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PRESS RELEASEApril 11, 2024

Reforms Crucial to Invigorate Kosovo’s Economic Growth Further

VIENNA, April 11, 2024 – Economic growth in the Western Balkans is projected to rise in 2024, with further acceleration expected in 2025, bringing it back to pre-pandemic averages. To narrow the development gap with the European Union and improve living standards for its people, the region needs to continue implementing reforms. This includes increasing investments to make cities greener, allowing them to contribute more efficiently to overall economic development, says the World Bank’s new Western Balkans Regular Economic Report, released today.

Economic activity in the Western Balkans is expected to increase to 3.2 percent this year, 0.2 percentage points higher than anticipated by the World Bank in the previous edition of the report, and further to 3.5 percent in 2025. The individual forecasts for six economies of the Western Balkans: Albania, Bosnia and Herzegovina, Kosovo, Montenegro, North Macedonia, and Serbia, were included in the World Bank’s Economic Update for Europe and Central Asia, also released today.

GDP growth in Kosovo is expected to accelerate to 3.7 percent in 2024, supported by continued stabilization of international prices and later to pick up towards Kosovo’s potential of around 4 percent, driven by resilient diaspora inflows and a gradual pickup in investment.

“The outlook is positive, but uncertainties associated to both geopolitical tensions and domestic politics, and a further slowdown in the EU entail significant risks”, said Massimiliano Paolucci, World Bank Country Manager for Kosovo and North Macedonia. “To accelerate the economic convergence with the EU, reforms in the fiscal, governance, education, and energy sectors need to be made a priority”, he added.

The slight increase in growth projections in the medium term reflects cautious optimism that the Western Balkans have weathered a number of shocks over recent years. Risks to the outlook remain tilted to the downside, however. Persistent weakness in global growth, especially in the Eurozone, would translate into weaker investment and trade with the region. In addition, there are domestic factors that put the projections at risk including flare-ups in geopolitical tensions, outward migration, electoral uncertainty, and persistent inflation.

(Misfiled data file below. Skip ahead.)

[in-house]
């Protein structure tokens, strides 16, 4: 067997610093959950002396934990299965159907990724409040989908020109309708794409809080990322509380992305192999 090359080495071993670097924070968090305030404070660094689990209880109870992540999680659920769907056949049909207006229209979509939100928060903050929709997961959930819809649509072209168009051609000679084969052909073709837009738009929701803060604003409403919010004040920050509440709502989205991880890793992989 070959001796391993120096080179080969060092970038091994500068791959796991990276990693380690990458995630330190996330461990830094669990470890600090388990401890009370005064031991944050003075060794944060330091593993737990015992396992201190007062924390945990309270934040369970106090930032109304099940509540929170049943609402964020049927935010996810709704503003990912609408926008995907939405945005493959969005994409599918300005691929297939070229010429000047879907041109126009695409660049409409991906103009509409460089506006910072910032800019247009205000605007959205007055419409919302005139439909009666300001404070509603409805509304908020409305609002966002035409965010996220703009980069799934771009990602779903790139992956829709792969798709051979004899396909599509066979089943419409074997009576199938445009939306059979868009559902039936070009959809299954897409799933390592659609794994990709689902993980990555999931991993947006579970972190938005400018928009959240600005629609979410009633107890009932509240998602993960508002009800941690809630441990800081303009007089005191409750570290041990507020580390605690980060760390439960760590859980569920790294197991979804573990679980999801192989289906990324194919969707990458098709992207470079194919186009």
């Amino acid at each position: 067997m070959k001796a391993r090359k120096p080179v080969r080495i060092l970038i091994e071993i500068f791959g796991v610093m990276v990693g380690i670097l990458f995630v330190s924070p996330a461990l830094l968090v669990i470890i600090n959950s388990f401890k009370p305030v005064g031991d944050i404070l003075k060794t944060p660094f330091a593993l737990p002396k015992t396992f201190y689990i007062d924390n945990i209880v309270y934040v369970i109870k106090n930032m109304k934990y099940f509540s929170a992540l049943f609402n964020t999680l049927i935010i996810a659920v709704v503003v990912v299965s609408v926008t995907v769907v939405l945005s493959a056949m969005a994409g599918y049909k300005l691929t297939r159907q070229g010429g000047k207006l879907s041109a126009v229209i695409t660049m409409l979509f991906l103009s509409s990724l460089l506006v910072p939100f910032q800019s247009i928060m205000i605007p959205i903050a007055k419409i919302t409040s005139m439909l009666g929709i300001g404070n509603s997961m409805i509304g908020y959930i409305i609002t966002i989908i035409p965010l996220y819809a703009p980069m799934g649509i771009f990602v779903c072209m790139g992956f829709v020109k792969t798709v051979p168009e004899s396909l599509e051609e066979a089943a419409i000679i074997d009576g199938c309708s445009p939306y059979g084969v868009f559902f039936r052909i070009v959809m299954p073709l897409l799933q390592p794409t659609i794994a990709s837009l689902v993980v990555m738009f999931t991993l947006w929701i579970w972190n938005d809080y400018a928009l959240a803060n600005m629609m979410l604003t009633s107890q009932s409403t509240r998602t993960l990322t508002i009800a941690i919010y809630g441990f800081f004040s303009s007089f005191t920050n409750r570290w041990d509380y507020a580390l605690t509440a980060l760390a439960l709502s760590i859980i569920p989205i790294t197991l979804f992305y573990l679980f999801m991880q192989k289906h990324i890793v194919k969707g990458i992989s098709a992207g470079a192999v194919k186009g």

“After years of turbulence caused by the COVID-19 pandemic and energy crisis, it is encouraging to witness the Western Balkans’ growth returning to pre-pandemic levels and poverty continuing on a declining trend”, said Xiaoqing Yu, World Bank Country Director for the Western Balkans. “However, the current progress is still insufficient to meet the aspirations of citizens and improve living standards towards those of the European Union. The Union’s new Growth Plan for the Western Balkans presents an opportunity to stimulate economic development through reforms and investments, particularly in the green economy”.

A six-billion-euro Plan will help the region strengthen economic ties with the European Union, its largest trading partner, and implement reforms to enhance economic integration within the Western Balkans. According to the World Bank, making improvements such as reducing border clearance times and modernizing payment systems in the region can lead to significant economic benefits for the countries involved.

Investing in the green transition and enhancing the livability of cities in the Western Balkans could also help reinvigorate regional growth, according to the World Bank report.

“Cities are where economic development really happens. They bring workers closer to jobs, fueling productivity, increasing opportunities, and facilitating the exchange of goods and ideas”, said Natasha Rovo, Senior Economist at the World Bank, and a lead author of the report. “Cities in the Western Balkans have demonstrated resilience in recent years. However, they have struggled to become engines of economic growth, owing not only to the effects of structural and demographic challenges but also vulnerability to a changing climate. Investments in greening could be an opportunity to kickstart growth in the future”.

The report recommends actions on three main fronts to green and strengthen cities in the Western Balkans.

First, making cities more compact would be good for growth, make public service delivery cheaper, and improve environmental outcomes. Second, reforms and investments to expand public transport systems and shift to greener, more energy-efficient buildings would limit air pollution that leads to premature deaths of thousands of people in the region every year. Third, extreme heat in cities, with temperatures up to 4.5–7.5°C hotter in summer compared with rural surroundings, will negatively affect productivity and human health. City governments should adopt measures to cool physical spaces through better urban design and planning, and targeted investments.

For more information and previous editions of the Western Balkans Regular Economic Report, click here.



Filip Kochan
Lundrim Aliu


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